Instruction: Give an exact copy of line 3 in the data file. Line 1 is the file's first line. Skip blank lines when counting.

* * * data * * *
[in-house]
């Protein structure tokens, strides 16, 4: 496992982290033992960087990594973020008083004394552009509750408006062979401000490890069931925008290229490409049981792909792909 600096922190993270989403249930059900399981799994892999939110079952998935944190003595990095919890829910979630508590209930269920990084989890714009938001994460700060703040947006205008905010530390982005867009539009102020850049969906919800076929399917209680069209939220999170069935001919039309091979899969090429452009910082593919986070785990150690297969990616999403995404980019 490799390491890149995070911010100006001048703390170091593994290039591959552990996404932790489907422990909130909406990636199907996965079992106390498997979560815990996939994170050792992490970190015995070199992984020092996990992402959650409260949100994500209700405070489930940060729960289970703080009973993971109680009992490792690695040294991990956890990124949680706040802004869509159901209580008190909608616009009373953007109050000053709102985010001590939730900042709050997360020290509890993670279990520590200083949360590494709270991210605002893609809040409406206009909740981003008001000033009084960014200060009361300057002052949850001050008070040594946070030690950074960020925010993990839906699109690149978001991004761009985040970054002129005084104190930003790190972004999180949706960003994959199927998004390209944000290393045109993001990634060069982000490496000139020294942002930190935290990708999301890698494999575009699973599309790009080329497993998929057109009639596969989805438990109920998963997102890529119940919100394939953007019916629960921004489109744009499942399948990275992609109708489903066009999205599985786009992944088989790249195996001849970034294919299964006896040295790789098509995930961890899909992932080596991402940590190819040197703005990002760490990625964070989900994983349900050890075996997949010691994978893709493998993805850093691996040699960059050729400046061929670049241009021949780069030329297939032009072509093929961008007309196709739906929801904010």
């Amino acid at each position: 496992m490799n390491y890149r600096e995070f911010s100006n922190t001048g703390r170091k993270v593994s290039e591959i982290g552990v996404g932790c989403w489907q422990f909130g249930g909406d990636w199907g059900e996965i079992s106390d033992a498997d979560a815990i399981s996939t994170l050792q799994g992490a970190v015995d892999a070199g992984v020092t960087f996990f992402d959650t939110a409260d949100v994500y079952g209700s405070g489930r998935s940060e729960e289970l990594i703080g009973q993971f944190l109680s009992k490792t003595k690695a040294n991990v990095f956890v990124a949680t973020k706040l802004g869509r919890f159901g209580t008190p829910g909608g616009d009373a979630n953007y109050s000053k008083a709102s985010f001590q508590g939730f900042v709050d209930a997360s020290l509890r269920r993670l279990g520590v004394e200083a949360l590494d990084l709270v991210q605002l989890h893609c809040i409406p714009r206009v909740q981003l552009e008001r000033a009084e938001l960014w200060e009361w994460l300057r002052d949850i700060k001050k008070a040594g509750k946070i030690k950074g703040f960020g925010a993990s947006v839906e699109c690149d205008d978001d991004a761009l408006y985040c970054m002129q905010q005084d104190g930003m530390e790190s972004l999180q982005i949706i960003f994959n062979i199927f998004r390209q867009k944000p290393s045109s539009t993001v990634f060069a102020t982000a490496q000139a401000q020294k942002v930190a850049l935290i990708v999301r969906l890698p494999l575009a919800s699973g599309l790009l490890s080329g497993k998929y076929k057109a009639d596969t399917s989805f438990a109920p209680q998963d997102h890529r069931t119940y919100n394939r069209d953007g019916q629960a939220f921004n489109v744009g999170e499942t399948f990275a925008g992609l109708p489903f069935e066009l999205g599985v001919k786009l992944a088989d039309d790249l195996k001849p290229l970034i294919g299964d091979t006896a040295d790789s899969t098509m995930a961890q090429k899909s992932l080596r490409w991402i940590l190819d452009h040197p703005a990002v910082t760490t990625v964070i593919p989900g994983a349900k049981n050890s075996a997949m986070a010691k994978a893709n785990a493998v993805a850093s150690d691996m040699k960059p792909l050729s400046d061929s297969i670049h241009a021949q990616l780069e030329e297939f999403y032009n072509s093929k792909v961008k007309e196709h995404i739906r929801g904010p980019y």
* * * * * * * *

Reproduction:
């Amino acid at each position: 496992m490799n390491y890149r600096e995070f911010s100006n922190t001048g703390r170091k993270v593994s290039e591959i982290g552990v996404g932790c989403w489907q422990f909130g249930g909406d990636w199907g059900e996965i079992s106390d033992a498997d979560a815990i399981s996939t994170l050792q799994g992490a970190v015995d892999a070199g992984v020092t960087f996990f992402d959650t939110a409260d949100v994500y079952g209700s405070g489930r998935s940060e729960e289970l990594i703080g009973q993971f944190l109680s009992k490792t003595k690695a040294n991990v990095f956890v990124a949680t973020k706040l802004g869509r919890f159901g209580t008190p829910g909608g616009d009373a979630n953007y109050s000053k008083a709102s985010f001590q508590g939730f900042v709050d209930a997360s020290l509890r269920r993670l279990g520590v004394e200083a949360l590494d990084l709270v991210q605002l989890h893609c809040i409406p714009r206009v909740q981003l552009e008001r000033a009084e938001l960014w200060e009361w994460l300057r002052d949850i700060k001050k008070a040594g509750k946070i030690k950074g703040f960020g925010a993990s947006v839906e699109c690149d205008d978001d991004a761009l408006y985040c970054m002129q905010q005084d104190g930003m530390e790190s972004l999180q982005i949706i960003f994959n062979i199927f998004r390209q867009k944000p290393s045109s539009t993001v990634f060069a102020t982000a490496q000139a401000q020294k942002v930190a850049l935290i990708v999301r969906l890698p494999l575009a919800s699973g599309l790009l490890s080329g497993k998929y076929k057109a009639d596969t399917s989805f438990a109920p209680q998963d997102h890529r069931t119940y919100n394939r069209d953007g019916q629960a939220f921004n489109v744009g999170e499942t399948f990275a925008g992609l109708p489903f069935e066009l999205g599985v001919k786009l992944a088989d039309d790249l195996k001849p290229l970034i294919g299964d091979t006896a040295d790789s899969t098509m995930a961890q090429k899909s992932l080596r490409w991402i940590l190819d452009h040197p703005a990002v910082t760490t990625v964070i593919p989900g994983a349900k049981n050890s075996a997949m986070a010691k994978a893709n785990a493998v993805a850093s150690d691996m040699k960059p792909l050729s400046d061929s297969i670049h241009a021949q990616l780069e030329e297939f999403y032009n072509s093929k792909v961008k007309e196709h995404i739906r929801g904010p980019y």